Data were collected prospectively on a standardized form consistent with the Ustein guidelines for documentation of CPR.[26, 27] Dog information collected included breed, age, sex, and known or estimated weight. Information regarding the CPA included location of CPA, cause of CPA, whether or not it was witnessed by a staff member, and presence of IV access. Information collected about treatment included staff members present during CPR and doses and timing of all interventions including drug therapy, blood products, and defibrillation attempts.

Neurological scoring for surviving animals was performed at 1 hour, 24 hours, and at hospital discharge following ROSC. The scoring system was devised based on an experimental system previously reported for use in post-CPR swine[28] (Appendix).

The primary end point of the study was the ROSC within the study period. Secondary end points included ROSC at any time, survived event (defined in the Ustein guidelines as survival with a perfusing rhythm for 20 minutes after ROSC),[26, 27] survival to 1 hour, survival to 24 hours, and survival to hospital discharge.

Blinded data analysis was performed at the completion of the study. Statistical analysis was completed before unblinding of the investigators as to the drug allocation group. Baseline characteristics between groups were analyzed; in addition, group allocation and other variables were analyzed for relationships with the primary and secondary end points. Data were examined graphically for normality and using the Shapiro-Wilks test. A chi-squared test was used to analyze differences between categorical variables, and a student's t-test was used for continuous variables. Statistical significance was set at a P value of less than .05.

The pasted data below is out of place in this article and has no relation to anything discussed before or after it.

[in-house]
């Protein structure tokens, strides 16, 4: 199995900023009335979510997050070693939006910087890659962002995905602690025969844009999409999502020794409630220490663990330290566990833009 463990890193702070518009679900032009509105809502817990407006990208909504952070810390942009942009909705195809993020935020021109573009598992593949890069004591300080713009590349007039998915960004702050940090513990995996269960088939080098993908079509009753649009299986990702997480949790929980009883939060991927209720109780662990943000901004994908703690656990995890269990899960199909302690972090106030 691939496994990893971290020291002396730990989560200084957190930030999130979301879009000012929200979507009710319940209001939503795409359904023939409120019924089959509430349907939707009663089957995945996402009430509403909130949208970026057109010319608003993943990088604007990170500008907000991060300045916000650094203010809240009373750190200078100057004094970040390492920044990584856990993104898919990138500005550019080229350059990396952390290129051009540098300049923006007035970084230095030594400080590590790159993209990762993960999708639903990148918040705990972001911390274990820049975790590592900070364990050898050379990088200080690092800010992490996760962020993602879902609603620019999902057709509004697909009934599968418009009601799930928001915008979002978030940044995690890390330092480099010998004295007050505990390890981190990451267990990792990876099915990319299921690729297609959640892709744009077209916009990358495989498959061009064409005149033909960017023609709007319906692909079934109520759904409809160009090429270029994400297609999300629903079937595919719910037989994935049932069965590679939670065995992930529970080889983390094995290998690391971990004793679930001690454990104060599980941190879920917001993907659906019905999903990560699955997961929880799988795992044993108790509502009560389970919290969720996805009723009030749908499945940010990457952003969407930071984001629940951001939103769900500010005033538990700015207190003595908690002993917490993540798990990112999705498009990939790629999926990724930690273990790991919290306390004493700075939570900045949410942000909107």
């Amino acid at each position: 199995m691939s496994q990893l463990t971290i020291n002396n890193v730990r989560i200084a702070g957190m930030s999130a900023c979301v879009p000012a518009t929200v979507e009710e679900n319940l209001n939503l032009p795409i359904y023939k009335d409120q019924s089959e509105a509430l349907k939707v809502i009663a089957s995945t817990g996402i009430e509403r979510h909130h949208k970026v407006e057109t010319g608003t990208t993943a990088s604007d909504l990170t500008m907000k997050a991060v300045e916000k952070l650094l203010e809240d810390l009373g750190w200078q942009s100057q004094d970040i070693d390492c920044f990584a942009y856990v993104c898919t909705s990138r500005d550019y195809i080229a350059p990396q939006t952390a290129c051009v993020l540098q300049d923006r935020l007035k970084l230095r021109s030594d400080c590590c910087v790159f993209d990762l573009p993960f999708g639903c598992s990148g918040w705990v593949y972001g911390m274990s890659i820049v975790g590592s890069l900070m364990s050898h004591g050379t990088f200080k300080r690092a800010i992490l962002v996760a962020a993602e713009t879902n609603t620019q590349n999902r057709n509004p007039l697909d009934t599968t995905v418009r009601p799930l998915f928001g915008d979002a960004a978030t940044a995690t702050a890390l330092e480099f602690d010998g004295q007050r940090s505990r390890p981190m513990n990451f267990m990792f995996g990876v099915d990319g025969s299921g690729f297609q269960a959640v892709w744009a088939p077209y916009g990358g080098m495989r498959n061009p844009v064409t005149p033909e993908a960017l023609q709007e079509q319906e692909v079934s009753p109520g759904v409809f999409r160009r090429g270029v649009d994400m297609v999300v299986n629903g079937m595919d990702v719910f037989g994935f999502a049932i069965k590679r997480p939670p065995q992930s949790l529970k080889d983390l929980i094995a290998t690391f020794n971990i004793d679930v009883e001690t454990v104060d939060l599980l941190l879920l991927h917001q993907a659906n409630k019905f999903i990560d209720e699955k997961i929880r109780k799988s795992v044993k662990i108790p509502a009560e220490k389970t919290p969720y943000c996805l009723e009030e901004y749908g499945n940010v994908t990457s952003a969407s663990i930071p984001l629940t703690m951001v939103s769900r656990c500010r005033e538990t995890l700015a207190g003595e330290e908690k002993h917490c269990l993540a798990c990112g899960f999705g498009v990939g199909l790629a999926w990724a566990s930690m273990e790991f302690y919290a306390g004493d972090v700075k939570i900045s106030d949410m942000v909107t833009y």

Seventy-seven dogs were enrolled in this study from July 2008 to May 2010 (Figure 1). A total of 17 dogs were subsequently excluded following randomization, 12 dogs because of termination of CPR efforts at the owners’ request before completion of the 6-minute study period, 3 dogs because of missing study data sheets or insufficient information recorded on data sheet, and 2 dogs because of concurrent administration of epinephrine during the 6-minute study period. Of the remaining 60 dogs that were enrolled and completed the study period, 31 dogs received epinephrine and 29 dogs received vasopressin. Baseline characteristics between the 2 groups were compared using chi-squared analysis and descriptive statistics and found not to be significantly different (Table 2).

Figure 1.

Summary of outcome of 77 dogs enrolled.

Table 2. Baseline characteristics of each treatment group.
 Vasopressin (n=29)Epinephrine (n=31)P
  1. ER, emergency room; ICU, intensive care unit.